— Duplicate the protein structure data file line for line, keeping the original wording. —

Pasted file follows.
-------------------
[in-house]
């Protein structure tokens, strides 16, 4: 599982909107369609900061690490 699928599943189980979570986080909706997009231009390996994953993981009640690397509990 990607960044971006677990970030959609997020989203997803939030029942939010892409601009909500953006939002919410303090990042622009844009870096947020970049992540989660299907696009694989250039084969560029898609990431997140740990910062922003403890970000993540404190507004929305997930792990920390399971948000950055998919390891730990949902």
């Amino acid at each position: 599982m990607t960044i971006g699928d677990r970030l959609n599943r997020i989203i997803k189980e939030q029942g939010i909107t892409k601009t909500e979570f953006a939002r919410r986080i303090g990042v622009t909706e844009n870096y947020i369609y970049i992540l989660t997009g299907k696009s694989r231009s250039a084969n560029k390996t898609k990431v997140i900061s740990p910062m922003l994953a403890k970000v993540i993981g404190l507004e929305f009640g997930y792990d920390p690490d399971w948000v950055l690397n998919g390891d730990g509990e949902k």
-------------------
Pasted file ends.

[in-house]
């Protein structure tokens, strides 16, 4: 599982909107369609900061690490 699928599943189980979570986080909706997009231009390996994953993981009640690397509990 990607960044971006677990970030959609997020989203997803939030029942939010892409601009909500953006939002919410303090990042622009844009870096947020970049992540989660299907696009694989250039084969560029898609990431997140740990910062922003403890970000993540404190507004929305997930792990920390399971948000950055998919390891730990949902």
């Amino acid at each position: 599982m990607t960044i971006g699928d677990r970030l959609n599943r997020i989203i997803k189980e939030q029942g939010i909107t892409k601009t909500e979570f953006a939002r919410r986080i303090g990042v622009t909706e844009n870096y947020i369609y970049i992540l989660t997009g299907k696009s694989r231009s250039a084969n560029k390996t898609k990431v997140i900061s740990p910062m922003l994953a403890k970000v993540i993981g404190l507004e929305f009640g997930y792990d920390p690490d399971w948000v950055l690397n998919g390891d730990g509990e949902k």